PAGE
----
Here in an atmosphere as foreign as French pie and rub bo'd (sic) music live about 500 people of French and Spanish descent. They come from Saint Martinsville, Lafayette, LeBeau, Louisiana. They call themselves creoles. Most of them have very fair skin, lustrous, expressive eyes, beautiful black hair. I was struck by the patrician features of those I met, the long nose, the thin, sensitive lips.

    What brought these people from the Bayou Teche country to Houston, where they have stuck together thick as a family clan, yet ever apart from the city? Father Cornelius Sullivan, their priest who holds mass, teaches their children at Our Mother of Mercy Roman Catholic Church nearby, says they came when jobs got scarce in Louisiana. The Southern Pacific Railroad in Houston was offering many job opportunities in the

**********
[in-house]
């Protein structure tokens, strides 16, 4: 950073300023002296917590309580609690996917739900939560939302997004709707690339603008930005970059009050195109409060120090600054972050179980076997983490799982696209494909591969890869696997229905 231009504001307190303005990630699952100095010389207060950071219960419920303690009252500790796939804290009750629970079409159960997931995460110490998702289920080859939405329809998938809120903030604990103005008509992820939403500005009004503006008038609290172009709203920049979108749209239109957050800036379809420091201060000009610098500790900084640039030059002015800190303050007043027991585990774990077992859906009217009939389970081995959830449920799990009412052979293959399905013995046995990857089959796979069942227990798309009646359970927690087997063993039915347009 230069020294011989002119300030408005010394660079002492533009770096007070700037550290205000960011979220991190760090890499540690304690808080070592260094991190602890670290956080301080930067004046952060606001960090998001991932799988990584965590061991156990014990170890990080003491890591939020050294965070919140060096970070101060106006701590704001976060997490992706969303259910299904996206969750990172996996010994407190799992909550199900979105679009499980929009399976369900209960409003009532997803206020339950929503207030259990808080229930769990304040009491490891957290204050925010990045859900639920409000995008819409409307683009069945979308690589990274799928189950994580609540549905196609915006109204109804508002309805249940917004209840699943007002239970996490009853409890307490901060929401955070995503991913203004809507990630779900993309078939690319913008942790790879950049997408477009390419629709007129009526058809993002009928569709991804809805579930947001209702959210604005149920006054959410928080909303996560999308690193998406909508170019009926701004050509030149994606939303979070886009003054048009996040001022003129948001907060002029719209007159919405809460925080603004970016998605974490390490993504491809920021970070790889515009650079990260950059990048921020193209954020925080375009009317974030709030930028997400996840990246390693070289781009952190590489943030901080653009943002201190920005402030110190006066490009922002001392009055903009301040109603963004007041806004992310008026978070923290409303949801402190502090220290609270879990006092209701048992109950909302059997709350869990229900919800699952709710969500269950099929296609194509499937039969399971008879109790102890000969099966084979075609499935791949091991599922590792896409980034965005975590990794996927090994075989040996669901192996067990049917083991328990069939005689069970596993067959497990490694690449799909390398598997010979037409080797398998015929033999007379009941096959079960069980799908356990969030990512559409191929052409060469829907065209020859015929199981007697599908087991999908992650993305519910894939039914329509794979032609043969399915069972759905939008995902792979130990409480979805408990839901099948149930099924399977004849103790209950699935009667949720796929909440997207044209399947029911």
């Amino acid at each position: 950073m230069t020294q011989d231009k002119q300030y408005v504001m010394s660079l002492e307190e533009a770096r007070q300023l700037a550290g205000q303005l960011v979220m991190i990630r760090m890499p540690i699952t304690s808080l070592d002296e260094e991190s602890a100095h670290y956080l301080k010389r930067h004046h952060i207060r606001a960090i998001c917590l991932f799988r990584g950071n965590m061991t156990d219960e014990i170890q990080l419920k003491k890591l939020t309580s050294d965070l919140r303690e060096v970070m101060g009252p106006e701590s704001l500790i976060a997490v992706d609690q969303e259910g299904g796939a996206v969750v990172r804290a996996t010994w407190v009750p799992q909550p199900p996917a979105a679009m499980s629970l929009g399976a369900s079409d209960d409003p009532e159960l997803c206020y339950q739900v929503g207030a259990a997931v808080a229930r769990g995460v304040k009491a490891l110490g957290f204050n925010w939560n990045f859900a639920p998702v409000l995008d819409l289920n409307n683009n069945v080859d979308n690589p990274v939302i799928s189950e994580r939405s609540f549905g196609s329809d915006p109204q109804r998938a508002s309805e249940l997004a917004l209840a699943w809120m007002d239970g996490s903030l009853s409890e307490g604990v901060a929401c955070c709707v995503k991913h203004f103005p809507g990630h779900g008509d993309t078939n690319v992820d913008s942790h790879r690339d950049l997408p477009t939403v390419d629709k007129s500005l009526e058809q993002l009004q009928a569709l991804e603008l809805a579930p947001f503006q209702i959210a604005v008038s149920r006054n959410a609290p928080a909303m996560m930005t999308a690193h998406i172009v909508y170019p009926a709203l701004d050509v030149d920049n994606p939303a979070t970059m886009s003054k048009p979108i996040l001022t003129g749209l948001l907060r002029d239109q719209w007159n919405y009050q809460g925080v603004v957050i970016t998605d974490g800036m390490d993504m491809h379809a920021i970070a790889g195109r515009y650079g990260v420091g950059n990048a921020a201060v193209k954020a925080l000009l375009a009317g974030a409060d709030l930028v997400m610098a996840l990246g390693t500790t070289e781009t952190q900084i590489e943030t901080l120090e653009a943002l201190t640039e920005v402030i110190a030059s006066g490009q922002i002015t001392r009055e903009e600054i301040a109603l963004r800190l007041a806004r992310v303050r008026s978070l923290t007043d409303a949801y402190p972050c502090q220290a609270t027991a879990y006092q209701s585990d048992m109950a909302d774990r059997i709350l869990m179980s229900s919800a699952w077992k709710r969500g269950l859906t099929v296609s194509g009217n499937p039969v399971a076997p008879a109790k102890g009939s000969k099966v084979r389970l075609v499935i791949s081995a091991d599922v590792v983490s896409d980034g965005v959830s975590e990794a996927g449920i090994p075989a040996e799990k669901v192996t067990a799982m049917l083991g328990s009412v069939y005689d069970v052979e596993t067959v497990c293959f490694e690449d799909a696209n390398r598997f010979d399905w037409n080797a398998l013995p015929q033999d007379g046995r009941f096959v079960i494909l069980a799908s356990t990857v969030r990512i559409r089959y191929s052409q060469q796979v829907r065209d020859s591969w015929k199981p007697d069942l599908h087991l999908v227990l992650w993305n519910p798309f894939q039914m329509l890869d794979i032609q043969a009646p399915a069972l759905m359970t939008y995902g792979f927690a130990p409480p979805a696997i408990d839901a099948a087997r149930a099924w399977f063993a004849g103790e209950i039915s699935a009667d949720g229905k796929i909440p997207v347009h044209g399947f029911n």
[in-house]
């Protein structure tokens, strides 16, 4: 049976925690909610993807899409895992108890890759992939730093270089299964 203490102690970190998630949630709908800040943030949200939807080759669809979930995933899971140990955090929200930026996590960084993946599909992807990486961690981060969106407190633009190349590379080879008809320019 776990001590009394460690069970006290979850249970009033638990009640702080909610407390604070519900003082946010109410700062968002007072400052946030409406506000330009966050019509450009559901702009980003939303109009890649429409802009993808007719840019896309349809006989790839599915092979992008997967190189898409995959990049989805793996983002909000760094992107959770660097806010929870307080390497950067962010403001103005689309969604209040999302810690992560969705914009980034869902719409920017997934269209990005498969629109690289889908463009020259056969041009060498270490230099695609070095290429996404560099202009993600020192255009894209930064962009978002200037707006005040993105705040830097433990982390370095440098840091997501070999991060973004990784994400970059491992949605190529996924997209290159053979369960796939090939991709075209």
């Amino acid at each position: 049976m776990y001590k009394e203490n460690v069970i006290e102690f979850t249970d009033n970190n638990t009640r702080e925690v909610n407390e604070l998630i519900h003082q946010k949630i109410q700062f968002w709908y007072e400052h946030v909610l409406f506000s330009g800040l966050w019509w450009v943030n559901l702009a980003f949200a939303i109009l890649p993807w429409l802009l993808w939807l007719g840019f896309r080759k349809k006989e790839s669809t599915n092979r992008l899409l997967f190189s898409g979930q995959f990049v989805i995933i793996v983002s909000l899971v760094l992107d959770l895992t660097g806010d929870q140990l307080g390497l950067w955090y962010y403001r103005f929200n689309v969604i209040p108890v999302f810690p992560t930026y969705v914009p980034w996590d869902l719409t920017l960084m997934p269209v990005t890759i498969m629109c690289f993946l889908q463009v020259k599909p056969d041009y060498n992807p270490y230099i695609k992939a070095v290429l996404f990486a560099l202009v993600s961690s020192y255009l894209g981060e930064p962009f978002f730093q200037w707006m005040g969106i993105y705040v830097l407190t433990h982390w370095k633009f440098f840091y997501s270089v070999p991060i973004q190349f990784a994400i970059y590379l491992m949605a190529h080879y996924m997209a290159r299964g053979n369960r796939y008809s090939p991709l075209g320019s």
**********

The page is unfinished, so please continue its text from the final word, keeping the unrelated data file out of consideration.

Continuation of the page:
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  9. A great deal of Frenchtown was destroyed when I-59 was being built, as this front-page article from the Informer (January 12, 1952) details. This included The Creole Club at 3101 Jerrell, which may have been the birthplace of zydeco music. Just one of the hundreds of Houston landmarks bulldozed, forgotten, and written out of history.

    informerjan1252frenchto.jpg

    • Like 1
  10. I love watching movies back there.

    With a bit of luck, my own films will eventually be included in the Domi show. I shot ten thousand feet of 16mm film in the late 60s and 70s. The Hill (Herman pk) Dallas Pop Festival (1969), Deuce is Wild (promo film shot at the Catacombs) and much more..just waiting to hear from these people.

    That sounds great.

  11. Think it was Part 1, would have alerted you guys, but didn't know until a friend called to tell me (after it started).